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“Quality” Medical Care

“Quality” Medical Care

We all want “quality” medical care. But how should quality actually be measured?

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NPR Interview

NPR Interview

Danielle Ofri speaks on Minnesota Public Radio about why  would anyone choose to become a doctor. Hear the story now. Share on Facebook Share on Linkedin Share on Twitter Tell a friend

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Why Would Anyone Become a Doctor?

Why Would Anyone Become a Doctor?

The awe of discovering the human body. The honor of being trusted to give advice. The gratitude for helping someone through a difficult illness. These things never grow old.

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A Problem Following Doctor’s Orders

A Problem Following Doctor’s Orders

It was a year into our relationship when my patient finally told me the truth. No wonder he couldn’t keep his medications straight.

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Stereotyping Patients and their Ailments

Stereotyping Patients and their Ailments

Mr. S received the unwelcome news that he was H.I.V. positive, though his T-cell count was still in the normal range. His T-cell count stayed high enough to protect him from opportunistic infections. He seemed to be one of the rare, lucky “nonprogressors.” But after several years of consistently robust T-cell counts, one of the…

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Lives Cut Short by Depression

Lives Cut Short by Depression

There is something about a first friend that is irreplaceable. No matter how disparately your lives travel, the first friend you ever had occupies a special place in your heart. I was lucky that Michael was considerate enough to be born four months before me, waiting next door, ready to join me in elaborate childhood…

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Doctors and the D Word….

Doctors and the D Word….

I could understand why other people might prefer euphemisms for death, but why medical professionals? Weren’t we supposed to be much more comfortable with the workings of the human body? Didn’t we pride ourselves on our technical accuracy? Didn’t we say “umbilicus” instead of “belly button”?

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Health and Luck of the Draw

Health and Luck of the Draw

We imagine medicine as a rational science, and we imagine our attention to our lives and our bodies pays off in reasonably predictable ways. But I have to admit that random, irrational, unplanned events can often have greater effects on overall health.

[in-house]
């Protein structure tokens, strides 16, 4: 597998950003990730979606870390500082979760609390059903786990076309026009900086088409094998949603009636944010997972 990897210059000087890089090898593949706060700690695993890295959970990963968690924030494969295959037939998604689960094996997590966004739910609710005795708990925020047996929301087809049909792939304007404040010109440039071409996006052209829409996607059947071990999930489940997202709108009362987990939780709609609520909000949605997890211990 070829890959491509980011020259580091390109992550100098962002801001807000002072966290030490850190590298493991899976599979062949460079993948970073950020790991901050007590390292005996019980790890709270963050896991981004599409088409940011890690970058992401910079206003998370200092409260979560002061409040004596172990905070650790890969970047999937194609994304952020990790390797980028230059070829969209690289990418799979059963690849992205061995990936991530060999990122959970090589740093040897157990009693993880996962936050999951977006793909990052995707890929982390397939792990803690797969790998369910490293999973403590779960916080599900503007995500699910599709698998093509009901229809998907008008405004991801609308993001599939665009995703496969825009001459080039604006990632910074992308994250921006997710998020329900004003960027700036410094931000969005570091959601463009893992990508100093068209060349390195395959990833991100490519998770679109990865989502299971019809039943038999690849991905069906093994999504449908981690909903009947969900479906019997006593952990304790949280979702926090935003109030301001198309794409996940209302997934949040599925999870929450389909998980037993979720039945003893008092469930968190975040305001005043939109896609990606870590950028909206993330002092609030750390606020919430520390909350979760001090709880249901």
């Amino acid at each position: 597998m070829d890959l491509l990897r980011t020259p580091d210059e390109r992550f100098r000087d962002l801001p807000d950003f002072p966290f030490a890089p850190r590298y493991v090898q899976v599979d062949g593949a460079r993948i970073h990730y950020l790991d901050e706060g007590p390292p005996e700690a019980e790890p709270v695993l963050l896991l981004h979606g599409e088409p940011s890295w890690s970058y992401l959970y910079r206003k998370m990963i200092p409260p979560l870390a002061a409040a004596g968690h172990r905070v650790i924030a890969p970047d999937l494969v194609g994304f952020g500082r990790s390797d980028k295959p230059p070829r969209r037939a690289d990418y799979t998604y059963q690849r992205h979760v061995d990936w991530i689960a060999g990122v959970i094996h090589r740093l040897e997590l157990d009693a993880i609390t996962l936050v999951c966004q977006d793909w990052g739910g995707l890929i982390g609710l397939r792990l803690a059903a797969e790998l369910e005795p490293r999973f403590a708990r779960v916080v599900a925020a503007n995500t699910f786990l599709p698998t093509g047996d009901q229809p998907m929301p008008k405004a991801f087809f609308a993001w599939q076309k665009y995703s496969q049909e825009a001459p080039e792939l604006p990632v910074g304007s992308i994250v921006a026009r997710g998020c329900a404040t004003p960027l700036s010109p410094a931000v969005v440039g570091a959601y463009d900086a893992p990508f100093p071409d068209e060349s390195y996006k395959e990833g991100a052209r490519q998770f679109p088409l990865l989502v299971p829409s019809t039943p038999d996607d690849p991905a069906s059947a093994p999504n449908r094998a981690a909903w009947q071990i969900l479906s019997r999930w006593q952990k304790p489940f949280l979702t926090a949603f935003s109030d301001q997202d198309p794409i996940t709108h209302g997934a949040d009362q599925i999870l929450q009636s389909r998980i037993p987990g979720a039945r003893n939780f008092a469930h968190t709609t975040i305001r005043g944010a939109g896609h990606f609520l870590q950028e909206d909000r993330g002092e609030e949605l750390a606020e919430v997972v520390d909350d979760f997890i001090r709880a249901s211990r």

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Doctors on Facebook

Doctors on Facebook

For doctors who have waded into social media, however gingerly, many questions arise. Is posting a medical musing or details of a recent party on Twitter or Facebook the same as chatting with colleagues while walking down the hall of the hospital? Do the same rules of etiquette and liability apply to this extremely public…

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For Whom Do We Write

For Whom Do We Write

Was writing simply cathartic, an unloading of pent-up frustration, pain, occasional exhilaration? Or was this part of a nobler cause, something that would fall under the purview of healing, something with ultimate benefit for my patients? For if it wasn't the latter, was I not simply exploiting my patients for their readily accessible drama?

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Report Card on Women’s Health: “F”

Report Card on Women’s Health: “F”

As report cards go, this one was pretty depressing. The Women’s Health Care Report Card for 2010 from the National Women's Law Center showed a nation failing the majority of its population. Not a single state in our fine union received a “Satisfactory” grade. Not one!

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Airport Connections

Airport Connections

I ducked into the ladies' room at La Guardia Airport in New York for a pitstop before boarding my flight. Inside I encountered a housekeeper washing the floors. She flashed me a broad smile. "Doctora," she said, and then hesitated. I could see that she was waiting for a response. "Recuerdame?"

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Maladies, Remedies, and Anthologies

Maladies, Remedies, and Anthologies

The urge to anthologize seems to be one of those primordial drives, nestled in our genomes alongside the compulsions to eat heartily, imbibe lustily, and slaughter enemies willfully. Or at least that’s how the Greeks appear to have experienced it.